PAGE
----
Now, back in Sorkhi with her little one Sreeja has busied herself arranging alliances for other unmarried youths. ‘‘I have been the go-between for six marriages. Like me, the girls think this is the only way out of pover ty. They have no idea what it is like here,’’ she says, with a tinge of bitterness.

Just a few houses down lives Omana, an other Payannur girl whose marriage to 33-year old Ajit Singh in April was facilitated by Sree ja. Married just a few months ago, Omana — who was an anganwadi teacher in her village — speaks only a few words of Haryanvi and makes heavy weather of chappatis. The cell phone is her only connect with the world she’ left behind. ‘‘It’s an alien world for these girls and the first few years of marriage can prove to be tough,’’ says Ravinder Kaur, an IIT Del hi researcher who came across more than 40 cases of across-region marriages in a survey of five districts of Haryana. SON SYNDROME

The trend of long-distance marriages has only accelerated in the last three to four years, she says. A skewed sex ratio has made bride starved Haryana look to Bihar, West Bengal Jharkhand, Assam and now even Kerala, but the shortage still hasn’t changed the way this society views girls. ‘‘The attitude is ‘let the neighbours have girls, I will have a boy’,’’ says Dr Rekha Mishra, medical officer with the Haryana government whose efforts led to the country’s first-ever conviction in a sex deter

mination case.

Haryana’s infamous skewed sex ratio isn’t just about numbers, though they’re quite horrific — 820 girls for 1,000 boys is the child sex ratio as per the 2001 census — it’s about attitudes. In fact, when mobile ultrasound units started touring rural Haryana in the late 1980s, their advertising pitch was, appallingly, ‘Pay Rs 500 now and save 50,000 later’.

Since then, rising prosperity has only made sex selection more affordable, translating into a dearth of brides. The statistics speak for themselves: 36.24% of men between 15 and 44 years of age (the so-called reproductive or marriageable age) were tabulated as being unmarried in the 1991 census. In some districts like Rohtak, the percentage was as high as 44. Since then, the number has only gone up.

Whatever its other impact, this surfeit of bachelors is certainly keeping the matchmakers busy. No dowry, no horoscopes… just a sex ratio to match.

Inputs from Ananthakrishnan G in Kannur

neelam.raaj@timesgroup.com

Sreeja, married to Bhirbal Singh of Sorkhi, has now turned a matchmaker

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~ by tia on August 26, 2007.

11 Responses to “Chak de mallu laundiya!”

  1. Now, this is a serious issue, so I’ll leave out my great sense of humor, so all my fans, please don’t cry, another day, another time, trust me.

    Ok, now if their view on society is that short minded, and women are discriminated againt in Hariana to this day, what are the Malayalee parents doing in marrying off their daughters to such a place? If life for women there is so bad, aren’t they sending their daughters into danger?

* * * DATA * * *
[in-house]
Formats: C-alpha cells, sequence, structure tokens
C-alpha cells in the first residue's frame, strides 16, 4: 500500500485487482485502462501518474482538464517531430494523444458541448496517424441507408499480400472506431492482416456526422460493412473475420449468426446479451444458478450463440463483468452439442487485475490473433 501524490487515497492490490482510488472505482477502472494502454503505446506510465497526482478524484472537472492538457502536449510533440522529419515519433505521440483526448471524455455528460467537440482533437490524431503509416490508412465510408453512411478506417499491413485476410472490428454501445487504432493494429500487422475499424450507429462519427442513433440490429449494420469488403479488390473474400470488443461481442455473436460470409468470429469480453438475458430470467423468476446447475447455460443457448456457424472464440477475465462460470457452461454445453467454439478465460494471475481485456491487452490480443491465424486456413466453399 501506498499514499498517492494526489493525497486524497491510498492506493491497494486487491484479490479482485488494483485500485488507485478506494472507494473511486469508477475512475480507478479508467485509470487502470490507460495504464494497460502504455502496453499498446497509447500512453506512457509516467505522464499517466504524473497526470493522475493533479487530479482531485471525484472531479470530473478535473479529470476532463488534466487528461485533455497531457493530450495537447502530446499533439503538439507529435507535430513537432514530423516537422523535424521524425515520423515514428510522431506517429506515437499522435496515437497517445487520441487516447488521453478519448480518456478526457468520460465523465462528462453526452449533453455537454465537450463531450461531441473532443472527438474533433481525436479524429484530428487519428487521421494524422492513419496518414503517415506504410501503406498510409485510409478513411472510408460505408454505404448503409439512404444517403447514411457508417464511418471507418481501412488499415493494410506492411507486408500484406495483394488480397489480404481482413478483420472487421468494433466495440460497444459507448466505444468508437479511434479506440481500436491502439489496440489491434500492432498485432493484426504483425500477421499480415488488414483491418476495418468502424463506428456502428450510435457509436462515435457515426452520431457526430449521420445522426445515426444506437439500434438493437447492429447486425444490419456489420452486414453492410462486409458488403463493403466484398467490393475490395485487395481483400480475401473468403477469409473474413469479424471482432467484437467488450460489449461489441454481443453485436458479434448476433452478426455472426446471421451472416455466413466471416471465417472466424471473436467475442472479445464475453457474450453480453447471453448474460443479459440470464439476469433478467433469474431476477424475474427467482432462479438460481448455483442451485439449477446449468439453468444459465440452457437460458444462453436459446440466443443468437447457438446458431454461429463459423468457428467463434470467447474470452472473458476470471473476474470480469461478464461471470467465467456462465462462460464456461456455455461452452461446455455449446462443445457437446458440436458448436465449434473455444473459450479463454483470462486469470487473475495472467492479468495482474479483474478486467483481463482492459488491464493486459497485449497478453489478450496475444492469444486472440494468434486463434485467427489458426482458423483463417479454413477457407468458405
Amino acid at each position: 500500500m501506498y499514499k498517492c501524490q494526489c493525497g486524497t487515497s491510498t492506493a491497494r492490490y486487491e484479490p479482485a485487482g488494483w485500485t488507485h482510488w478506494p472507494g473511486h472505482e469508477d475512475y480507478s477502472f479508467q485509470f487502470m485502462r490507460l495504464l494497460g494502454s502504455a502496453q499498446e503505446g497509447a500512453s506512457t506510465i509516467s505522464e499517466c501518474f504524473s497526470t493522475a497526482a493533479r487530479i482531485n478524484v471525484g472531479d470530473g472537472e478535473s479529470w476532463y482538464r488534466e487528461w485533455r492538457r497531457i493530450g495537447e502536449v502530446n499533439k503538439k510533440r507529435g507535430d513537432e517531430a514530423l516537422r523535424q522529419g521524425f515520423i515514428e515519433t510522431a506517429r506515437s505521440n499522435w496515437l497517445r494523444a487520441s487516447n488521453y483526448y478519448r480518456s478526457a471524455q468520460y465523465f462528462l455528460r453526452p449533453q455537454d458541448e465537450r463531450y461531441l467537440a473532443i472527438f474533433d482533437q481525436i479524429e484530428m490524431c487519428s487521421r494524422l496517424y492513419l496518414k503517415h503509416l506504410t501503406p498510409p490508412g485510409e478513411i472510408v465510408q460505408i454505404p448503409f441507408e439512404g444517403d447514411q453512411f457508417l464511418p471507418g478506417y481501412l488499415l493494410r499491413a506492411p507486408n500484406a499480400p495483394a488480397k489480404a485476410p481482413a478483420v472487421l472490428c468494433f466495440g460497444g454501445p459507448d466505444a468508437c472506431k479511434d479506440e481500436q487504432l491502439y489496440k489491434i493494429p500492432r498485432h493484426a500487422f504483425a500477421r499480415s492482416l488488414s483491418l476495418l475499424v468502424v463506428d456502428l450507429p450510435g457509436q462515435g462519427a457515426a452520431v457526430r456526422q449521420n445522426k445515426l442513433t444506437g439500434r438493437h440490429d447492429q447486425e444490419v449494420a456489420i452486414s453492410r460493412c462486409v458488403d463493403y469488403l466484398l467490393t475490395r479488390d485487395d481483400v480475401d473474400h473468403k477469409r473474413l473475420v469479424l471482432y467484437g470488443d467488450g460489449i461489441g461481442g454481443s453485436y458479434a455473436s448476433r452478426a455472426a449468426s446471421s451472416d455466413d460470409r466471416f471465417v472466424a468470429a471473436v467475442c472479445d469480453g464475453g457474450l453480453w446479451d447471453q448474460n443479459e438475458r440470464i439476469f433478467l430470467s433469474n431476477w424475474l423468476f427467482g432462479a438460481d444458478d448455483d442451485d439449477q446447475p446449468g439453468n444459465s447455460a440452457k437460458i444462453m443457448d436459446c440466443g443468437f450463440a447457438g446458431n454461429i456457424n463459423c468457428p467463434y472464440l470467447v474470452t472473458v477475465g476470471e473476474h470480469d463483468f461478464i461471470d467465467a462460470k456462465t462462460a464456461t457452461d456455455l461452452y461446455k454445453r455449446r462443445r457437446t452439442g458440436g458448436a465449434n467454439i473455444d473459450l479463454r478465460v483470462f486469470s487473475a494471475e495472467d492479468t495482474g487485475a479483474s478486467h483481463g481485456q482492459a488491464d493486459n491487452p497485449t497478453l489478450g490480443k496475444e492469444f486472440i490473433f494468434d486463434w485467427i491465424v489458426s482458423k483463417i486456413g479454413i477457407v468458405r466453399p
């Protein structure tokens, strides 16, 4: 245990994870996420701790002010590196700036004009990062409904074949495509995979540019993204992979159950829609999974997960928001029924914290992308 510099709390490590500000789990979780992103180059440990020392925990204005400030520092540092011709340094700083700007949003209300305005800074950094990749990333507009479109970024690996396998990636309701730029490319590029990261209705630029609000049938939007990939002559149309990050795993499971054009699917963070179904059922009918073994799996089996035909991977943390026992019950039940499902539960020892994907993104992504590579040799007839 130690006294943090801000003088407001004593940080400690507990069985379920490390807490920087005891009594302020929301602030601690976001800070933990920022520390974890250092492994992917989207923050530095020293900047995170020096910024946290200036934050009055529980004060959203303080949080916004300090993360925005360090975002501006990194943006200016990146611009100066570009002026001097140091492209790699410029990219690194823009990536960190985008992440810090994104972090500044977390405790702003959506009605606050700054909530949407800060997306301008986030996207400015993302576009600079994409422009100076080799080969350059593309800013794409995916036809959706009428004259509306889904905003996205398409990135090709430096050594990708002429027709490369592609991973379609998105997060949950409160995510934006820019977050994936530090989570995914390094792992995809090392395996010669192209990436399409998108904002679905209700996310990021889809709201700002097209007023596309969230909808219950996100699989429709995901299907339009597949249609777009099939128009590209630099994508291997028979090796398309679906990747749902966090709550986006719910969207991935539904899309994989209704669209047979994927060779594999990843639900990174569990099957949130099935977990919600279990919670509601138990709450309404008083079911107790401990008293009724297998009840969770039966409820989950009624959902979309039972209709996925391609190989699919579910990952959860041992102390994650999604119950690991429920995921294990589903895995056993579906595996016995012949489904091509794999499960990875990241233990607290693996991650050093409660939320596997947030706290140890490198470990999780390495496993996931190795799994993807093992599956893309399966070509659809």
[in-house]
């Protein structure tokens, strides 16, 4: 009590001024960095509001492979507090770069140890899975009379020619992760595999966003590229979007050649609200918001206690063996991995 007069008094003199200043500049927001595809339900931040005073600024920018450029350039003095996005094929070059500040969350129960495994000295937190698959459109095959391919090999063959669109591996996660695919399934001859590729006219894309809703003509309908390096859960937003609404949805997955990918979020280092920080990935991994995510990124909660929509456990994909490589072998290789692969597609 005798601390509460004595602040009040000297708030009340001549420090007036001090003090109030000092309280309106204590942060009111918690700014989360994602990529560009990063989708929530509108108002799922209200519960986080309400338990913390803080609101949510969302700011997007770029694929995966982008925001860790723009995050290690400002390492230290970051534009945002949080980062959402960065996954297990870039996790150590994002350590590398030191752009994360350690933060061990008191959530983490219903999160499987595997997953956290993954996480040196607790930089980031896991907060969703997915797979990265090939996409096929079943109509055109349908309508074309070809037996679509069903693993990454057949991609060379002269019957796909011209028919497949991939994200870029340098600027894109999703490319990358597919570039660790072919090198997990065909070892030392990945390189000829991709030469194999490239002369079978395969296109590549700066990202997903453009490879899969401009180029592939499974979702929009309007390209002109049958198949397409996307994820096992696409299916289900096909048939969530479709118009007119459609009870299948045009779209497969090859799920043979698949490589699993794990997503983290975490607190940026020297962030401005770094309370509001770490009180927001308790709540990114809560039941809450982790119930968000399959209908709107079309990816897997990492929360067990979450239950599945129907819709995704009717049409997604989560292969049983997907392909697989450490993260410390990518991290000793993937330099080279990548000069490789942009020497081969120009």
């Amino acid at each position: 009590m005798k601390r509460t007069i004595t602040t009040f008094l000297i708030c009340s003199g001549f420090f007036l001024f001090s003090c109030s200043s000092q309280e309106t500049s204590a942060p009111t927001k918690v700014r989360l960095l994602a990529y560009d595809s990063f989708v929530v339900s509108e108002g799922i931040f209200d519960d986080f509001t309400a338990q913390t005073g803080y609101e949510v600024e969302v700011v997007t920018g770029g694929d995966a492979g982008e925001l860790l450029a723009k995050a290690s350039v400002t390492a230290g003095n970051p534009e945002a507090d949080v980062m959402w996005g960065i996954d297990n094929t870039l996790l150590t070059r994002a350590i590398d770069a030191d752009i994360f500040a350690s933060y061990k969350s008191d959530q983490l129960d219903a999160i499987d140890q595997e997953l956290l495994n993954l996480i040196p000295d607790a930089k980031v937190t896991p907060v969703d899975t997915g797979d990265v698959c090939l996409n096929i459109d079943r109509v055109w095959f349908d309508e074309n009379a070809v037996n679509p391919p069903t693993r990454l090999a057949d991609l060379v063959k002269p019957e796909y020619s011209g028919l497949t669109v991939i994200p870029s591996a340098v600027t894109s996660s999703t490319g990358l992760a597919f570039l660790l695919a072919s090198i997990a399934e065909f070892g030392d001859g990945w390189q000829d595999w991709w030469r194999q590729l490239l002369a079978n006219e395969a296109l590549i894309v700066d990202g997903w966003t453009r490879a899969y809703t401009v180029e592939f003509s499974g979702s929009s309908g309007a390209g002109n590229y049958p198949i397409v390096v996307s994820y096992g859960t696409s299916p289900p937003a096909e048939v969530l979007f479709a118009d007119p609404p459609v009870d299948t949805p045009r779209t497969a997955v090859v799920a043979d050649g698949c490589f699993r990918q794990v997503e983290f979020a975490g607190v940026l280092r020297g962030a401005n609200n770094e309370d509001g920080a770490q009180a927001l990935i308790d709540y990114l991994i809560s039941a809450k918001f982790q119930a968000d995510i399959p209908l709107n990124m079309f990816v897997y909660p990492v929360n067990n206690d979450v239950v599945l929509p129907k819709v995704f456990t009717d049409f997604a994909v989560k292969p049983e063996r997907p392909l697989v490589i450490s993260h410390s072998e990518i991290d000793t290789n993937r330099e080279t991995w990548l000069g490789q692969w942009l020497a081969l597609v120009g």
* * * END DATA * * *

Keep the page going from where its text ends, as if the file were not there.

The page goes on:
And whats with the stupid people in Hairiana and the discrimation against women? So if its a baby girl, they kill it? So in essence because of their stupidity, and because now they go all over India looking for brides, all other Indian men would have to deal with a decrease in their bride pool?

    And if they have so much problems now, why don’t they do away with the dowry system there? Make it illegal to exchange money as a prime factor in marriage. Obviously something needs to be done, because if this keeps going, its going to affect India as a whole.

    And get some better schools out there, WTF are they teaching there?

  2. aaayooo.wonder why I dont get to see any single mallu gal in town today….now gotto beat up the jats for this…;)..lemme pull up my kaili n go for the kill..avare njan thinum….:-)

  3. *blah
    congrats, u jus wrote a whole indian economics book! if i hav to explain the dynamics of the situation i would need a whole page for it…n i don hav the time…

  4. *ancientmariner
    ne onne poda!ooof!hee hee…ni thinum, avare jats aane kitto nine complete aite otta swallow ille mirinngum lol…

  5. Its sad but karma’s catching up with them. Unfortunately its these poor girls are surely going to repent. Haryana has the rudest people on earth. Satyam! Gurgaon isn’t really Haryana but i’ve met people jats who are rude to even themselves! On a lighter note, 1058 females in malludom! Hope just got a massive redose 😀

  6. *sreejith
    Hmm that is true, but its sad they havent learnt as yet that women are important too…hmm i have met a few jats, they were ok…
    hee hee…mal men oof!

  7. But I don’t understand why some father from Kerala would want to send their daughters to this place? What good does it get them?

    So there’s an extra 58 girls in Kerala for every 1000 guys, Hmmmm does anyone have an ISLAM multiple marriage application in PDF format? 😀 jk jk

  8. *blah
    ooof u r getting despeerate da 😛

  9. How would people know so much about “Hariana” if they can’t even spell it right?

    No offence, just thinking aloud here.

    -PeAcE
    –WiTh
    —GuNs

  10. *guns
    He doesnt..hes not from here..hes an alien lol..in more ways than lol…n he was never really good wit spellings anyway, right blah??

  11. Ha Ha Ha

    yeah spelling isn’t my forte, I’m just saying it is stupid the way they treat women there.